Editor's Note: This column is a special bonus for TheStreet.com readers. This piece originally appeared on RealMoney today, and we're giving you a sneak peek at the entire column. To sign up for RealMoney, where you can read Helene Meisler's commentary regularly, please click here for a free trial.
We're at the end of the month, and soon we'll see if money managers will mark up stocks, only to turn around and sell them on the first day of May. If we get a rally, we should see an increase in the number of stocks making new highs. But this indicator has been lagging recently, and if it doesn't start improving soon, it's going to become quite worrisome.
New York Stock Exchange
had 194 stocks make new highs last Tuesday, which wasn't a bad showing. On Wednesday, the
rallied to a new high on both an intraday basis and a closing basis, but the number of stocks making new highs stayed at 194. That was one of the signs of fatigue I noticed as the markets headed toward an overbought reading.
The market climbed nicely on Monday, and the number of stocks making new highs totaled 148 -- about 50 fewer than last week. The bear in me wonders why there wasn't an expansion of new highs. The bull in me responds by saying that the averages didn't make new highs, so we should be patient.
Then Tuesday, despite the lack of a new closing high on the S&P, the index had a new intraday high, and the number of stocks making new 52-week highs came in at 143.
Maybe this sounds like I'm making a big deal about nothing, but I think it provides evidence of the market's overbought condition. Remember, an overbought condition occurs when the market loses upside momentum, not necessarily when it goes down. Since last Tuesday, the market has essentially been correcting.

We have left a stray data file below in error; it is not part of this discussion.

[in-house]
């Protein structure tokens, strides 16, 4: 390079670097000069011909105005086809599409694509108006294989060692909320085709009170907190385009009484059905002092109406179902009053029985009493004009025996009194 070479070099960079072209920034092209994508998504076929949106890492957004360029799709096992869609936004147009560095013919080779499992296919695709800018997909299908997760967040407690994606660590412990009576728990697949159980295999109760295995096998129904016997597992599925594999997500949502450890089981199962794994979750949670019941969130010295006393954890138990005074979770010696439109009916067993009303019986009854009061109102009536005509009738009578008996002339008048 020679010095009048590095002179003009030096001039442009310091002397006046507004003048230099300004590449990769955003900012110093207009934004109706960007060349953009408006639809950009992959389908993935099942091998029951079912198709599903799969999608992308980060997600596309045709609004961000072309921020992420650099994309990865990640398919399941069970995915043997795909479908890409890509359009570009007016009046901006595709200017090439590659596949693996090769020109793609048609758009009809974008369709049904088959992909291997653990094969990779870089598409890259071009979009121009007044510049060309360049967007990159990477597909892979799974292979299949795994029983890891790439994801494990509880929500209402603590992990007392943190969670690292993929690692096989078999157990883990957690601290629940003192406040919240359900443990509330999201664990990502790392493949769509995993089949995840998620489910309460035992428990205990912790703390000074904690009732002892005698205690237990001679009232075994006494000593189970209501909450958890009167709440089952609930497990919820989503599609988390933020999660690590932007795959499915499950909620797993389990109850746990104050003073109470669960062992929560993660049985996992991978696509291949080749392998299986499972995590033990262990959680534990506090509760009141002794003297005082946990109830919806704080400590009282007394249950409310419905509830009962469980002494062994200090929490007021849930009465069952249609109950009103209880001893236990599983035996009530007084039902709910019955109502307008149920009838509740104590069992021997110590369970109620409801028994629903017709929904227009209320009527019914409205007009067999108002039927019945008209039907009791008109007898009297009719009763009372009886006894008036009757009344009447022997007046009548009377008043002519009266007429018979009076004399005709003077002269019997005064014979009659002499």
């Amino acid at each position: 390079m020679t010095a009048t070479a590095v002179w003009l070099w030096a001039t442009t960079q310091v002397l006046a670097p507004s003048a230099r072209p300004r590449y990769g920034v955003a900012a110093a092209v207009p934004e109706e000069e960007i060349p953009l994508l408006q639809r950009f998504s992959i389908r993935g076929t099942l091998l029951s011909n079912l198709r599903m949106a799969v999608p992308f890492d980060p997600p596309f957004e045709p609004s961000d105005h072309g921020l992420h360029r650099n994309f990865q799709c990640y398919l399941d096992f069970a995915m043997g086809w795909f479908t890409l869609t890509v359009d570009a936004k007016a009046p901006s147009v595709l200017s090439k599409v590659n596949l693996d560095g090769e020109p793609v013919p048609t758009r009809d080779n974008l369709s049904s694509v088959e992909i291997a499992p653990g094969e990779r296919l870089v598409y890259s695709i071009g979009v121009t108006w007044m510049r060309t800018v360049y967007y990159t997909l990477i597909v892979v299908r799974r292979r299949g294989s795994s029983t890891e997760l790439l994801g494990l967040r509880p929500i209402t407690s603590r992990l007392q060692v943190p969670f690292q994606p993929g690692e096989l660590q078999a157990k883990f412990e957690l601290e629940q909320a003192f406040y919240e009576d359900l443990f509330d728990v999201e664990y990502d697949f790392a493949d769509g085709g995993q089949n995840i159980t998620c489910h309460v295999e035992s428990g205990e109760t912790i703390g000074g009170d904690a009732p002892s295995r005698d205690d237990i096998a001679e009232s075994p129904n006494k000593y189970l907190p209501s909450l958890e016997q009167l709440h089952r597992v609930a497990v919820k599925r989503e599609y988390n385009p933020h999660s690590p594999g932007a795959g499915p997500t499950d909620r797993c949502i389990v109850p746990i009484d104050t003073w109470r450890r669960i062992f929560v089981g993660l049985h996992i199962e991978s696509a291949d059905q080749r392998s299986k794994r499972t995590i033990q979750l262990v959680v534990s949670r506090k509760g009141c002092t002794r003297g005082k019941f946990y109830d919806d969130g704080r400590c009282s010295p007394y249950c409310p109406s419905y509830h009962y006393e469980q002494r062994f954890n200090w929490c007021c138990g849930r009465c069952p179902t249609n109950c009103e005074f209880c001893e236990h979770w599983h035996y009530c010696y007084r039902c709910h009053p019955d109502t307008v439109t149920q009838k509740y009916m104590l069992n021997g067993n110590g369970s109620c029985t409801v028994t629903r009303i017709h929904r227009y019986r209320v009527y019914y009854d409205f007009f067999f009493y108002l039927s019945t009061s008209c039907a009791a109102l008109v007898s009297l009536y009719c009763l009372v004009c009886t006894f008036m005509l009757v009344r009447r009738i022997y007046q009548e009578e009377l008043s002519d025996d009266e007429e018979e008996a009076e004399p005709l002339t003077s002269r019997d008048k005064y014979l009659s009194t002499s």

One of the key levels I'm watching is 2400 on the Dow Jones Transportation Index. This area should be a tough one to get through. Everyone's talking about the 15% rises we've seen on the S&P,
Dow Jones Industrial Average
, but the transports are up almost 25% from their lows. A pullback of some sort seems to be in order for this average now.
I'd also like to offer a quick follow-up on gold. The Philadelphia Gold & Silver Index failed at 70 and is now coming down into a previous support zone. I expect this trip to the low 60s should find support, but the rally off that level will be important. I'll keep watching to see if we're looking at a real rally or what ends up being a sideways move.
For more explanation of these indicators, check out The Chartist's
We hope you've enjoyed today's special bonus from RealMoney, our premium sister site. To sign up for RealMoney, where you can read commentary like this in real time, please click here for a free trial.
Helene Meisler, based in Shanghai, writes a technical analysis column on the U.S. equity markets and updates her charts daily. Meisler trained at several Wall Street firms, including Goldman Sachs and SG Cowen, and has worked with the equity trading department at Cargill. At time of publication, she held no positions in any securities mentioned in this column, although holdings can change at any time. Under no circumstances does the information in this column represent a recommendation to buy or sell stocks. She appreciates your feedback and invites you to send it to